To further improve the public’s efforts in saving the lives of cardiac arrest victims prior to the arrival of an ambulance – the Singaporean Health Ministry has developed a new device, called the CPRcard.

The CPRcard is just about the size and thickness of a credit card (hence, the name) – and fits easily into most wallets or pockets. This tool provides users with immediate feedback regarding chest compressions and could boost the confidence of those performing cardiopulmonary resuscitation (CPR) in dire situations.

Thousands of cards given out to assess and improve CPR quality

Prior to the commencement of CPR, rescuers are to place the battery-operated CPRcard on the victim’s chest. During chest compressions, users will be notified if the compressions are deep enough and at an appropriate pace for efficacy.

Roughly 4,000 CPRcards have been distributed since late 2016 and the Health Ministry’s Unit for Pre-Hospital Emergency Care (UPEC) aims to distribute another 11,000 devices by August 2018. All 15,000 cardholders will be part of the world’s first community trial to assess if the devices have supported the development of public confidence in administering chest compressions and have generated high-quality CPR.

UPEC medical director and a Singapore General Hospital emergency physician, associate professor Marcus Ong remarked that researchers would also follow up with cardiac arrest survivors to see how they are doing under the two-year study.

Experts can analyse data from memory chips

On 11 June, 200 Choa Chu Kang residents who underwent training received a CPRcard each. These devices were produced in collaboration with Norwegian medical equipment company, Laerdal Medical. All cardholders are required to download the myResponder app so the Singapore Civil Defence Force (SCDF) can alert them to cardiac arrest cases nearby, explained Ong.

Each card is equipped with memory chips to allow experts to provide rescuers with feedback on their actions, collect data on the average quality of bystander CPR and determine whether responders are appropriately trained.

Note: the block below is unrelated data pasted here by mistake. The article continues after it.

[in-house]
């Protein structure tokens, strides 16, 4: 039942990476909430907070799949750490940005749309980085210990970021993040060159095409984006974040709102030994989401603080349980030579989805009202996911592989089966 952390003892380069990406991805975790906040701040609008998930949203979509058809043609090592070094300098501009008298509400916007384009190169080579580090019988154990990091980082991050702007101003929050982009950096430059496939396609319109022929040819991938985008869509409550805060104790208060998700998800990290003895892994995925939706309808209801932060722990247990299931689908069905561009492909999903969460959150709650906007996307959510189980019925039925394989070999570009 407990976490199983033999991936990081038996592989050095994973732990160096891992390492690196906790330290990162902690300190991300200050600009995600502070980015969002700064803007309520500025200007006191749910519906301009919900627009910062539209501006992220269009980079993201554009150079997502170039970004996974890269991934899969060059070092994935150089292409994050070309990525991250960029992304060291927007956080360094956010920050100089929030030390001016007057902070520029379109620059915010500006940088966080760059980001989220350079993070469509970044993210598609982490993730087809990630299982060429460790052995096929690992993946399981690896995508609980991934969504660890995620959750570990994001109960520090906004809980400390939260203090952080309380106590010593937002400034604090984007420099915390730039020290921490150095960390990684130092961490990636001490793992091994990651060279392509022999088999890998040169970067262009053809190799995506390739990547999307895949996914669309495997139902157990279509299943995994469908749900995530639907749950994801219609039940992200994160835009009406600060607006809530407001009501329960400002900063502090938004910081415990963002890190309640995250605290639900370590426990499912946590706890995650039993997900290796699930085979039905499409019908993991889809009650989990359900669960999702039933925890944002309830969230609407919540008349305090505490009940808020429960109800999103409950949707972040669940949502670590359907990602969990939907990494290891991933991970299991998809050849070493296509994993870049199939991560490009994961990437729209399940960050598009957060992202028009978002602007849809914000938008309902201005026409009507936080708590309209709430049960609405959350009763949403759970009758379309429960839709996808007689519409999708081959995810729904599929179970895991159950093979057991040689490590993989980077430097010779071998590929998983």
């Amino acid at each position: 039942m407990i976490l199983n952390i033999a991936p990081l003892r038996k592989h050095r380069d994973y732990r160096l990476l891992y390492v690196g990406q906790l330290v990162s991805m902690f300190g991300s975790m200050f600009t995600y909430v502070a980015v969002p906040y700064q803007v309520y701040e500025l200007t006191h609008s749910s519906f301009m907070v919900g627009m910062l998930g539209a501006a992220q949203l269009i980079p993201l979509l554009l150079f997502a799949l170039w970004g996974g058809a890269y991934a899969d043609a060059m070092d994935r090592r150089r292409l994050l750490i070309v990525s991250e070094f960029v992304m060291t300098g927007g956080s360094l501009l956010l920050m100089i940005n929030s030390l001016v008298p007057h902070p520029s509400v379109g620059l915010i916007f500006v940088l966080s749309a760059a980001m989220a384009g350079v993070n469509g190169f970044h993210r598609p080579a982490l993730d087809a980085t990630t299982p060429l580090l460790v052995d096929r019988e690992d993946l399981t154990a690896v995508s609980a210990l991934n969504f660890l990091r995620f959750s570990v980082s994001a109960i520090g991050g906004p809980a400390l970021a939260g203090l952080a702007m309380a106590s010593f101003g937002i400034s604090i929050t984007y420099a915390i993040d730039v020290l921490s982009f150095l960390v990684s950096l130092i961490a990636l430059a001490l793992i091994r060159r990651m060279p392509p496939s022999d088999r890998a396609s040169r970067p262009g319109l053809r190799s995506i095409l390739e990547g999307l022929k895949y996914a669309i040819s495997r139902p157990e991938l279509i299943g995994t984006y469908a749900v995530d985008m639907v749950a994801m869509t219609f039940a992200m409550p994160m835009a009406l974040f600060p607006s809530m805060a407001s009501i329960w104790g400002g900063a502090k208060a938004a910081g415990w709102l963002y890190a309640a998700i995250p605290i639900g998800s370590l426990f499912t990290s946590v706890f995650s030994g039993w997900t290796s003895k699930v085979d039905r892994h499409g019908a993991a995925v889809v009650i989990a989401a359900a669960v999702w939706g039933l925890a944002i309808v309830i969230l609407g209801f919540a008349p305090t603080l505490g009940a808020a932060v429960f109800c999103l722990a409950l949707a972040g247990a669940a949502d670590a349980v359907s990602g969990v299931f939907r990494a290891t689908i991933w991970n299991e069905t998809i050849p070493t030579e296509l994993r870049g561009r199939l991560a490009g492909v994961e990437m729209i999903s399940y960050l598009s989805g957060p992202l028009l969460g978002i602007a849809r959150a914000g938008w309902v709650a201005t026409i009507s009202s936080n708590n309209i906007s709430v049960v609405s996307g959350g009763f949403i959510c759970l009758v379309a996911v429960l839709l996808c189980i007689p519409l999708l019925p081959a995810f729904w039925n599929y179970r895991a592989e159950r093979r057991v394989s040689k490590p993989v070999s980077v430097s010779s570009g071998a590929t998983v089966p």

“In the past, we had no way to know what a layperson was doing when they started bystander CPR. This is the first peek we are getting into what is going on,” said Ong.

The CPRcards have been used in six actual cases so far. Ong added that collective data from the real-life responses revealed that bystanders tend to deliver chest compressions too quickly, at a rate of up to 140 a minute – faster than the ideal of 100 to 120.

“The American Heart Association’s campaign for CPR is ‘push hard, push harder, push faster’. Maybe the message for us in Singapore ... is ‘relax, push harder, push at 100 (compressions) per minute’,” he continued.

The CPRcard battery lasts for two years; the same duration of a first-responder certification. With continuous use, the battery lasts for 30 to 40 minutes. When the ambulances arrive, responders are to pass their used CPRcards to the paramedics to receive a replacement.

Authorities hope to develop a well-trained society

In Singapore, over 2,000 cardiac arrests occur out-of-hospital annually. A mere 40% out-of-hospital cardiac arrests here receive bystander CPR before paramedics arrive. The rate is up to 80% in some countries.

A 2010 census depicts that about 10% of the public has current CPR training. Ong said that the target is to have 20% of the population trained in CPR or in the use of automated external defibrillators.

Health Minister and Member of Parliament (Chua Chu Kang) Gan Kim Yong said the CPRcard will be rolled out to other constituencies over time. “To do (CPR) correctly is also important to ensure the CPR they administer is effective in saving lives, while waiting for the arrival of the ambulance and SCDF team,” he added.

Gan’s CPRcard target score: Chest compressions delivered at the right pressure and rate 95% of the time. A score of 80% and above is considered good. MIMS

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